Discussions about whether to make an opinion precedential all happen behind closed doors. The Federal Circuit hears oral argument in almost every case in which there’s counsel on both sides and no one’s waived argument. Right after a morning of arguments, the judges on the panel meet to figure out (a) whether they agree on the result, (b) whether to decide the case with a Rule 36 disposition, non-precedential opinion, or precedential opinion, and (c) who writes the opinion if there is one. (IOP#8.1) After that, they go their separate ways, and the assigned author goes to work on the opinion.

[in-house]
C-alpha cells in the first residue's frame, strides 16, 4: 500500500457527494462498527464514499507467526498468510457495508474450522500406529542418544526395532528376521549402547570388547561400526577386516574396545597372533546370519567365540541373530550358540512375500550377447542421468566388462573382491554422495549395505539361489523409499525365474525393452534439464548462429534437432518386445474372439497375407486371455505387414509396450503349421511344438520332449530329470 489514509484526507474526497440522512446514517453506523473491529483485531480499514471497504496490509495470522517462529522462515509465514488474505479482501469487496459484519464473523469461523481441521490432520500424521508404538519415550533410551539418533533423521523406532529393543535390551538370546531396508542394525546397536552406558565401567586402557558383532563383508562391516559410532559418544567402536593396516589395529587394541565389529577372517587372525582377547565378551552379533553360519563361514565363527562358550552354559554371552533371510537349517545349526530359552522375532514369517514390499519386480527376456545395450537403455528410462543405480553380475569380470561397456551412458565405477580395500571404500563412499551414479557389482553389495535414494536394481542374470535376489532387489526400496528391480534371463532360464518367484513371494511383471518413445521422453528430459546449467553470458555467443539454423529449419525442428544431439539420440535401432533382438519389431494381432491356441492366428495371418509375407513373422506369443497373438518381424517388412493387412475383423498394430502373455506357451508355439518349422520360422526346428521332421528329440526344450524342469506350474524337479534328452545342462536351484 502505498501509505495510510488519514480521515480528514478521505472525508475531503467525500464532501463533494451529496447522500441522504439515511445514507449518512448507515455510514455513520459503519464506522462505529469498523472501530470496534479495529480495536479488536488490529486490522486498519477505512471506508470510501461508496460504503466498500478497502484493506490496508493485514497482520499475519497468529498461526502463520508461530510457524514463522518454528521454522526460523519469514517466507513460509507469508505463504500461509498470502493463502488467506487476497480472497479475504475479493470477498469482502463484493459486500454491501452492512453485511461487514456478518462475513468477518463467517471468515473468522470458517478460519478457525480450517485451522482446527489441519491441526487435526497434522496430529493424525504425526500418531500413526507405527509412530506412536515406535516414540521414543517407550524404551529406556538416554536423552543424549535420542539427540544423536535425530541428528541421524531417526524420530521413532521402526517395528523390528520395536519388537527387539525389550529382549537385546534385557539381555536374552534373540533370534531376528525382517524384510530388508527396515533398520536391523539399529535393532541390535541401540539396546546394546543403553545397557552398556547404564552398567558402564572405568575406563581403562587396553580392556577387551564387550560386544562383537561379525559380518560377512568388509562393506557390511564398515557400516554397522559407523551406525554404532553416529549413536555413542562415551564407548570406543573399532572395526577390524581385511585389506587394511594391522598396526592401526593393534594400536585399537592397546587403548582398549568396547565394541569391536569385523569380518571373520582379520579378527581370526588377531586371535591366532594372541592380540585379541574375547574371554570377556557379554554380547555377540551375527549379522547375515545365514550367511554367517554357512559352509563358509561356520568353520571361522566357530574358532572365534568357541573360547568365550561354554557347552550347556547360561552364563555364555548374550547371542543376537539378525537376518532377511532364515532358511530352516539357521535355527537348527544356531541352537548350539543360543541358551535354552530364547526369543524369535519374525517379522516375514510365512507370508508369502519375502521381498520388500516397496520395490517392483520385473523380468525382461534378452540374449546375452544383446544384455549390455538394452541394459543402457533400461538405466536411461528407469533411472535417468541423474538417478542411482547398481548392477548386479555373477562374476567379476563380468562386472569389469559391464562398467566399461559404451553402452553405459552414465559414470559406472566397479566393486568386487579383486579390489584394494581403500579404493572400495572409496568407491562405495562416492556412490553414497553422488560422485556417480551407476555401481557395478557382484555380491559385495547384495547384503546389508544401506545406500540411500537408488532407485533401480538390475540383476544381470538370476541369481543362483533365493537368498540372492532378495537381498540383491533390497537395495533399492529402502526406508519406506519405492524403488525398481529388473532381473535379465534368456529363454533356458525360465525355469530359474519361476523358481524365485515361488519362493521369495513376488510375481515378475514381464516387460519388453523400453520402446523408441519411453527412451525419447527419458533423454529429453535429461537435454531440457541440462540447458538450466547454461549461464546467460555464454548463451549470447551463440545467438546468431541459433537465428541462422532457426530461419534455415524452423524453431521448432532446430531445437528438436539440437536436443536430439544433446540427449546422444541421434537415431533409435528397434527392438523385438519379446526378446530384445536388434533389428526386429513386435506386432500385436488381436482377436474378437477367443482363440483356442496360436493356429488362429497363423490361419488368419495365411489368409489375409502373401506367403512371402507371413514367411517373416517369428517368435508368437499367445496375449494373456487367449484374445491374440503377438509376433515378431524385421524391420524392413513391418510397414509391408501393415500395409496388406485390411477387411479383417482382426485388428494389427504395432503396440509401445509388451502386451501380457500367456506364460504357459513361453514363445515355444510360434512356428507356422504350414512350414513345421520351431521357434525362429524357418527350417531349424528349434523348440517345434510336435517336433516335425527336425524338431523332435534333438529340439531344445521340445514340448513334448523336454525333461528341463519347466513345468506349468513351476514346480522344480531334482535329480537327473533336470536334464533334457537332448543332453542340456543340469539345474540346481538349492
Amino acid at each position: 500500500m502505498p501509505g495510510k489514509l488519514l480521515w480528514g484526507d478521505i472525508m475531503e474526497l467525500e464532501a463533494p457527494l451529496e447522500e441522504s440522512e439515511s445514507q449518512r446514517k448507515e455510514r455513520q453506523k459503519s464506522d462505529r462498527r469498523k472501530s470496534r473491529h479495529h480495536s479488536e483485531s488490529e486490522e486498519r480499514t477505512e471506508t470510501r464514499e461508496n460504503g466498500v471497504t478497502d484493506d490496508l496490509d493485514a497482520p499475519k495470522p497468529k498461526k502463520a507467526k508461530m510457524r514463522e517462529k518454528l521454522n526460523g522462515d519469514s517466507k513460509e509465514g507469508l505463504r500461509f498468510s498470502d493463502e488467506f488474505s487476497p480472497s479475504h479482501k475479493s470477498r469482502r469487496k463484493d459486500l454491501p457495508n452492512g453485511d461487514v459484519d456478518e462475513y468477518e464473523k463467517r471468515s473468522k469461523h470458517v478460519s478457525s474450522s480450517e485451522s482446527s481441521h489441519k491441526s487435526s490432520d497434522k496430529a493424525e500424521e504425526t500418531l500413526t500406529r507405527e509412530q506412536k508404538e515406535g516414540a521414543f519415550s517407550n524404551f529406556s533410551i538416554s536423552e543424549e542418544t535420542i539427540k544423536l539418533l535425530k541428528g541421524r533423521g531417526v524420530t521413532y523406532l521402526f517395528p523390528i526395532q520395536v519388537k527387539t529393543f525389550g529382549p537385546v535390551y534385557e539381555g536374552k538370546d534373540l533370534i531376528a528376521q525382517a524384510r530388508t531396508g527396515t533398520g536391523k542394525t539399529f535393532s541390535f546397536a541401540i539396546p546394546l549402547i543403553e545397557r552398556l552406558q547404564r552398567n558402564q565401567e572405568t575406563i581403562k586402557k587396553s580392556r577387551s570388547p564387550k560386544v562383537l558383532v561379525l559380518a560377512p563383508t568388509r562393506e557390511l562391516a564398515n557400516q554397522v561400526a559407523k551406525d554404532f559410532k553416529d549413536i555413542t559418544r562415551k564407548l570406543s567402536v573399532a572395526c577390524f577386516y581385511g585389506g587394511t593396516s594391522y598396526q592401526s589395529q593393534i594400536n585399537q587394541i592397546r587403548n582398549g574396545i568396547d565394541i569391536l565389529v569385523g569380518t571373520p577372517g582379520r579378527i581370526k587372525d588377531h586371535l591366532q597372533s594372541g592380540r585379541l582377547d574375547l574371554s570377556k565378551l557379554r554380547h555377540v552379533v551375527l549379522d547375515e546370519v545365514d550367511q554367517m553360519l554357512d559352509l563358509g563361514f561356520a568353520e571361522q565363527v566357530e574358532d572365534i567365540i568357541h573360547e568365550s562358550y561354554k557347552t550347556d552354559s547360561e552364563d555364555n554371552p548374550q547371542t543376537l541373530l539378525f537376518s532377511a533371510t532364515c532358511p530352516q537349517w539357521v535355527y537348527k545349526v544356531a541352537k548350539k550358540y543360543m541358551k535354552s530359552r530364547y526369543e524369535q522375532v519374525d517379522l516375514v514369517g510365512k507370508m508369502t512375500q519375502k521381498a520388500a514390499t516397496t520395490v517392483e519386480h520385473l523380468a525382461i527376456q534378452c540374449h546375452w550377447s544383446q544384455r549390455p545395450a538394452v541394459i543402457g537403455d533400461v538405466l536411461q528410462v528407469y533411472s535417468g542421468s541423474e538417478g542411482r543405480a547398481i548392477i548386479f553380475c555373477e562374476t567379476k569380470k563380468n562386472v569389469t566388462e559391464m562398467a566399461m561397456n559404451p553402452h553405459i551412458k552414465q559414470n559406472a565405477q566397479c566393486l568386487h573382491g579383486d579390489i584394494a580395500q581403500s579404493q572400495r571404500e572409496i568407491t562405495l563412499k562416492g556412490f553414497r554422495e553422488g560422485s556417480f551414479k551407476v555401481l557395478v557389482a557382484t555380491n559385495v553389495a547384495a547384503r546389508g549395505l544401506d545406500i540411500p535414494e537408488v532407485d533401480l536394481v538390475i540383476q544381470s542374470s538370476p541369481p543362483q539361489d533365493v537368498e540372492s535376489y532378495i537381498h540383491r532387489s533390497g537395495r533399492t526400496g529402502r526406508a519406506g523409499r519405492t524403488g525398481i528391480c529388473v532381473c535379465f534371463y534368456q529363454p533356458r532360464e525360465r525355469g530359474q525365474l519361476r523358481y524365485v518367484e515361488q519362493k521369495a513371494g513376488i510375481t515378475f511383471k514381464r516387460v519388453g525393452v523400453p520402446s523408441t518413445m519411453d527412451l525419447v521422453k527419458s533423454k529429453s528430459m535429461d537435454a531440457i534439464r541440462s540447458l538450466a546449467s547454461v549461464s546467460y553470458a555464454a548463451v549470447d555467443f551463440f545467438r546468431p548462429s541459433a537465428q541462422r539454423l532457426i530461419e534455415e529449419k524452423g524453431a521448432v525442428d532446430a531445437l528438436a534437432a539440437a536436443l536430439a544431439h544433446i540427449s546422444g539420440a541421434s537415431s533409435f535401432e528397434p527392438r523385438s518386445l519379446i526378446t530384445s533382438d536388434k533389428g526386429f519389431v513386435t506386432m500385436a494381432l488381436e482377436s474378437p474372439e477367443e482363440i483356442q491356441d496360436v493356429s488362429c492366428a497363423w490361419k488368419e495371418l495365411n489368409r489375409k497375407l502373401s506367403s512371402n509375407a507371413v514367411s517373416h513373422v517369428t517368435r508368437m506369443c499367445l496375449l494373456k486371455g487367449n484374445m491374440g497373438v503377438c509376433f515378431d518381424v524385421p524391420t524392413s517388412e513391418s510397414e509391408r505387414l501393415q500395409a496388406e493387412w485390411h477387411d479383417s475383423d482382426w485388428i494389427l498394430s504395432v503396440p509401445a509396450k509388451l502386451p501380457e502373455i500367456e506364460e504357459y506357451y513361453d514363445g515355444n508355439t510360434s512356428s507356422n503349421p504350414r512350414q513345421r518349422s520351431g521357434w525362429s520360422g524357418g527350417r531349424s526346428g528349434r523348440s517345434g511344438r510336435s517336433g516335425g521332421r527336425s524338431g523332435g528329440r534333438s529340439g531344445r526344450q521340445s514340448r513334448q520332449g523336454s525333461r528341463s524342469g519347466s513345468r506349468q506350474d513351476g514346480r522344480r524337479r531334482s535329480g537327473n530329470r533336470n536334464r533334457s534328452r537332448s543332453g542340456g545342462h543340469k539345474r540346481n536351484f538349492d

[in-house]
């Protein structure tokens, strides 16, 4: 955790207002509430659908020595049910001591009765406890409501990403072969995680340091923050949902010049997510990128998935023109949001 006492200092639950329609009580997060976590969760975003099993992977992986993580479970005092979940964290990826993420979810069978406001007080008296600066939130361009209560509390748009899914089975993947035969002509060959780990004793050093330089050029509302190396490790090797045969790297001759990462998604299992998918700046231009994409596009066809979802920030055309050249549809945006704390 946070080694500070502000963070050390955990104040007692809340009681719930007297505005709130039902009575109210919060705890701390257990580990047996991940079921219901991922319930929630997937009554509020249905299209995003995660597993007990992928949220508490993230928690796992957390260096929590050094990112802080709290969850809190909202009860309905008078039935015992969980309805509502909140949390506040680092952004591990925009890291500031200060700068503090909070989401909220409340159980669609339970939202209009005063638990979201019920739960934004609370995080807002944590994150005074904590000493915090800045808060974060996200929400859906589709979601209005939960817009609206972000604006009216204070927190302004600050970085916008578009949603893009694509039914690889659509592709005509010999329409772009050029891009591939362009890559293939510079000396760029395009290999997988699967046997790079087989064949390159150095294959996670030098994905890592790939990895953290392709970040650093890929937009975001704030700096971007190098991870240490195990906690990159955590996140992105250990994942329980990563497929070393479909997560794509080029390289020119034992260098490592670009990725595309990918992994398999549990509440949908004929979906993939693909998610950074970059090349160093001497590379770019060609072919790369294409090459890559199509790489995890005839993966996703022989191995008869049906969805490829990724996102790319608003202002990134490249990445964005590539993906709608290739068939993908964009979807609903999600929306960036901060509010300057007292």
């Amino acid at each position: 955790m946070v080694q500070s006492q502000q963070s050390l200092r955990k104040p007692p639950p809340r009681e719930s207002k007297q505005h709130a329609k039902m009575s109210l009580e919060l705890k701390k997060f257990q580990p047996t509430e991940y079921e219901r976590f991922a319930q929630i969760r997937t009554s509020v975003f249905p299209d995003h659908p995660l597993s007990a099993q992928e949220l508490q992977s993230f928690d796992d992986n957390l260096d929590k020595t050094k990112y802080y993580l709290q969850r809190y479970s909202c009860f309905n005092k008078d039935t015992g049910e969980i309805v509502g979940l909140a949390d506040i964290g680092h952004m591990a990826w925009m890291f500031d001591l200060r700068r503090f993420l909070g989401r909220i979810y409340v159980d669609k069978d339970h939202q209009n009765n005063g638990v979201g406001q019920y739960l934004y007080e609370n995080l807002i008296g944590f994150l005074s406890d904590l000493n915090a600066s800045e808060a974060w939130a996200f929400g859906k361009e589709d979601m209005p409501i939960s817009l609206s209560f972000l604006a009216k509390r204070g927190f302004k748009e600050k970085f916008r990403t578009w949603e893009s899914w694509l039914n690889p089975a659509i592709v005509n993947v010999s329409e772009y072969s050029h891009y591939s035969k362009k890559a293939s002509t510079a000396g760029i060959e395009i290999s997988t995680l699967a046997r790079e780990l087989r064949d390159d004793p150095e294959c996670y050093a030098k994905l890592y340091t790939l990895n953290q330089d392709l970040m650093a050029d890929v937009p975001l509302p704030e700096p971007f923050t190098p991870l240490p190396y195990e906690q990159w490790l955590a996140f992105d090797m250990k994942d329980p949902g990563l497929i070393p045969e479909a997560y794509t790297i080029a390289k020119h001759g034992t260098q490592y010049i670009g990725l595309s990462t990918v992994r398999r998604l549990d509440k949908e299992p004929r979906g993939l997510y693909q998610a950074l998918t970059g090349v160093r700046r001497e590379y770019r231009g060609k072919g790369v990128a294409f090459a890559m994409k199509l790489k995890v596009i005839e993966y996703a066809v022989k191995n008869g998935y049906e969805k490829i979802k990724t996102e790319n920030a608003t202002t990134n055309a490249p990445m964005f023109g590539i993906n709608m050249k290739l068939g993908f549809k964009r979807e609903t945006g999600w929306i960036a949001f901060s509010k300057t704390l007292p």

Finally, I think it’s relatively rare for a split decision not to be published. Under IOP 10.6, the dissenting judge can unilaterally decide the opinion should be published. And if there’s a dissent, the majority judges are less likely to think it’s a run-of-the-mill case.

  4. 1

    Curious as to this being precedential, given the limited shelf-life of PRE-AIA circumstances.